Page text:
Depressed moms can disturb baby’s sleep

By Shayna Brouker • Published: July 10th, 2012
Category: Health in a Heartbeat

It’s a well-known mandate of motherhood that you will sacrifice sleep when baby arrives. But what happens when the tables are turned? Sometimes moms with a case of the baby blues can disturb their baby’s sleep, too.

New research published online in Child Development found that moms with more symptoms of depression were more likely to pick up and cuddle their little one, often waking them without need. Researchers videotaped moms putting their babies to bed and saw that those with more depressive symptoms were also more likely to respond to any sounds, even the ones that didn’t need attention. Compared with new moms who didn’t feel depressed, these women were less apt to perform soothing bedtime rituals, like reading and singing lullabies, and in some cases left the T-V blaring. Depressed moms also found it difficult to set limits during bedtime.

But a newborn’s sleep is even more important than mom’s. Newborns need to snooze at least 16 hours a day, requiring less as they get older. Sufficient sleep is critical for development.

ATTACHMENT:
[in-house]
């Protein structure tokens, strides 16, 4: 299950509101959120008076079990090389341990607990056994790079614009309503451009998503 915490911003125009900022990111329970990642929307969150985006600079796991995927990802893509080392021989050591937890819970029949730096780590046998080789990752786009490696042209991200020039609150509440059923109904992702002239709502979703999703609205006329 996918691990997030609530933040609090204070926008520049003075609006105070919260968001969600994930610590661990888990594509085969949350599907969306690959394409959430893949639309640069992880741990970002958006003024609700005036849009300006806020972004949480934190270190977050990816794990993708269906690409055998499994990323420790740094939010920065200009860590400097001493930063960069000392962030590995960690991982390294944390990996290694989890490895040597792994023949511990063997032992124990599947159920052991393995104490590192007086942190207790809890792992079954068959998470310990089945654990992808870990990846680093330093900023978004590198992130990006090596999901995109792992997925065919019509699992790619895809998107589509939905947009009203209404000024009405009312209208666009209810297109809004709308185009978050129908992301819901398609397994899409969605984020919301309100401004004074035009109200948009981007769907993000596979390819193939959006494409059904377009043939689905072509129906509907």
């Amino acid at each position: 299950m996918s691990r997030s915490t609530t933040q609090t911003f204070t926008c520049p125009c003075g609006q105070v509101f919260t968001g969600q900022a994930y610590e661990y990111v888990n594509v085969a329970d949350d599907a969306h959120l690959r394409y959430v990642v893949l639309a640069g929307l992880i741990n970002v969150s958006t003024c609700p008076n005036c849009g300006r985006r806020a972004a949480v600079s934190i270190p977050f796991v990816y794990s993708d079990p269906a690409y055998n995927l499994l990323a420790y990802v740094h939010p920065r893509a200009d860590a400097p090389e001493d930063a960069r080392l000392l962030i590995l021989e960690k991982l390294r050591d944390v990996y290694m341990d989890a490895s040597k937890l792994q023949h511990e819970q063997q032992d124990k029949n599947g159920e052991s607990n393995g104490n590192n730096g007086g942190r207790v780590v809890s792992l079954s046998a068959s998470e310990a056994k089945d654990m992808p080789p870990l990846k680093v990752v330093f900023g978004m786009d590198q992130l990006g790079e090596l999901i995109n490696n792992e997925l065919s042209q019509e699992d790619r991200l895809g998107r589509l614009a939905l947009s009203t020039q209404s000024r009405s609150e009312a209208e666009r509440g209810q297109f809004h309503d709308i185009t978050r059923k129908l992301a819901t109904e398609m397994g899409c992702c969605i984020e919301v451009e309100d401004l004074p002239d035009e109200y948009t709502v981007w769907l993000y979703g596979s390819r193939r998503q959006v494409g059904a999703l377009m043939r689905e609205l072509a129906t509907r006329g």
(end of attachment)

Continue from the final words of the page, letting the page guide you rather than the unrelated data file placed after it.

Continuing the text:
The experts said they think a melancholy mom’s restlessness arises from anxiety about her little one’s needs, as well as from her own emotional needs. Sad moms may seek out their infants to soothe themselves. And the more depressive symptoms the moms reported, the more anxious they felt at night.

The solution, say docs, is simple: Women experiencing postpartum depression should seek help from therapy, not their baby. Counseling and medication can help get hormones and emotions back on track.

As for getting baby to bed, pediatricians offer a few secrets for success as well. Set a routine with the same nap time every day and avoid late afternoon naps. And know that sneezing, sighs, hiccups, whimpers and even squeaks are normal baby sleep noises, so let a sleeping baby lie.